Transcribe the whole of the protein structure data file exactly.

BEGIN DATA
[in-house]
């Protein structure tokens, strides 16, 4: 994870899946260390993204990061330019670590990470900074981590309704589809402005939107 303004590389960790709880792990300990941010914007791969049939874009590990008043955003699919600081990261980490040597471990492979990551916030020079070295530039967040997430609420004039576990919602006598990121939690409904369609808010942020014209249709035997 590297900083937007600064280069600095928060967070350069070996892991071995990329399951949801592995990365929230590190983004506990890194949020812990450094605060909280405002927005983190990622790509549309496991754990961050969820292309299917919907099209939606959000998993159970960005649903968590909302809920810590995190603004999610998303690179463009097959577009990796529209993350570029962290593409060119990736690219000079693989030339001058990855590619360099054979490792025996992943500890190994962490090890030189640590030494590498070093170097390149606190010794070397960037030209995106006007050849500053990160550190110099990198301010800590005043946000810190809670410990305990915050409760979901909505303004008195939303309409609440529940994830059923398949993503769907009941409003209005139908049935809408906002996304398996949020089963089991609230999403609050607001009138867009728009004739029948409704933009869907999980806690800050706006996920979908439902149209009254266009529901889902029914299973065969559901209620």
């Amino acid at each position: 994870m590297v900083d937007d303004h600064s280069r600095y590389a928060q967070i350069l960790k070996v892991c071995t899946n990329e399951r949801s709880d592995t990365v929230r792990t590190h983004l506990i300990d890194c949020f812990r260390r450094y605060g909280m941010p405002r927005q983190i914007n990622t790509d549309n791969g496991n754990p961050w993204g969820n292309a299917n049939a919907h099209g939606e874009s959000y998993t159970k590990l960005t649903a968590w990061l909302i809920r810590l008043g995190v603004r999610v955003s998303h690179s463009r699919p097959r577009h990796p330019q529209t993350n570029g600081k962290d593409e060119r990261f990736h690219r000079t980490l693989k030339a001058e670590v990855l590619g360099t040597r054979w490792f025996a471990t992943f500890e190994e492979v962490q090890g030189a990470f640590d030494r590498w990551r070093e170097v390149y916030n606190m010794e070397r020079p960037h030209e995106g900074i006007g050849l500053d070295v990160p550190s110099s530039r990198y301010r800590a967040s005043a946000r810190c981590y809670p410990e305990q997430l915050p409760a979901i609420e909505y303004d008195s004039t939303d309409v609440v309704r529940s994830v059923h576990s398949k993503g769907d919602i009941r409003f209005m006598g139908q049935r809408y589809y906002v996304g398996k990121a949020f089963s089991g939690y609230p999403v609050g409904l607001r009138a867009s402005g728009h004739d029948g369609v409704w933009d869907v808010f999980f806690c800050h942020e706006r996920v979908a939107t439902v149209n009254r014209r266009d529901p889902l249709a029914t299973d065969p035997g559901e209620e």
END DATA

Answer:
[in-house]
């Protein structure tokens, strides 16, 4: 994870899946260390993204990061330019670590990470900074981590309704589809402005939107 303004590389960790709880792990300990941010914007791969049939874009590990008043955003699919600081990261980490040597471990492979990551916030020079070295530039967040997430609420004039576990919602006598990121939690409904369609808010942020014209249709035997 590297900083937007600064280069600095928060967070350069070996892991071995990329399951949801592995990365929230590190983004506990890194949020812990450094605060909280405002927005983190990622790509549309496991754990961050969820292309299917919907099209939606959000998993159970960005649903968590909302809920810590995190603004999610998303690179463009097959577009990796529209993350570029962290593409060119990736690219000079693989030339001058990855590619360099054979490792025996992943500890190994962490090890030189640590030494590498070093170097390149606190010794070397960037030209995106006007050849500053990160550190110099990198301010800590005043946000810190809670410990305990915050409760979901909505303004008195939303309409609440529940994830059923398949993503769907009941409003209005139908049935809408906002996304398996949020089963089991609230999403609050607001009138867009728009004739029948409704933009869907999980806690800050706006996920979908439902149209009254266009529901889902029914299973065969559901209620």
């Amino acid at each position: 994870m590297v900083d937007d303004h600064s280069r600095y590389a928060q967070i350069l960790k070996v892991c071995t899946n990329e399951r949801s709880d592995t990365v929230r792990t590190h983004l506990i300990d890194c949020f812990r260390r450094y605060g909280m941010p405002r927005q983190i914007n990622t790509d549309n791969g496991n754990p961050w993204g969820n292309a299917n049939a919907h099209g939606e874009s959000y998993t159970k590990l960005t649903a968590w990061l909302i809920r810590l008043g995190v603004r999610v955003s998303h690179s463009r699919p097959r577009h990796p330019q529209t993350n570029g600081k962290d593409e060119r990261f990736h690219r000079t980490l693989k030339a001058e670590v990855l590619g360099t040597r054979w490792f025996a471990t992943f500890e190994e492979v962490q090890g030189a990470f640590d030494r590498w990551r070093e170097v390149y916030n606190m010794e070397r020079p960037h030209e995106g900074i006007g050849l500053d070295v990160p550190s110099s530039r990198y301010r800590a967040s005043a946000r810190c981590y809670p410990e305990q997430l915050p409760a979901i609420e909505y303004d008195s004039t939303d309409v609440v309704r529940s994830v059923h576990s398949k993503g769907d919602i009941r409003f209005m006598g139908q049935r809408y589809y906002v996304g398996k990121a949020f089963s089991g939690y609230p999403v609050g409904l607001r009138a867009s402005g728009h004739d029948g369609v409704w933009d869907v808010f999980f806690c800050h942020e706006r996920v979908a939107t439902v149209n009254r014209r266009d529901p889902l249709a029914t299973d065969p035997g559901e209620e």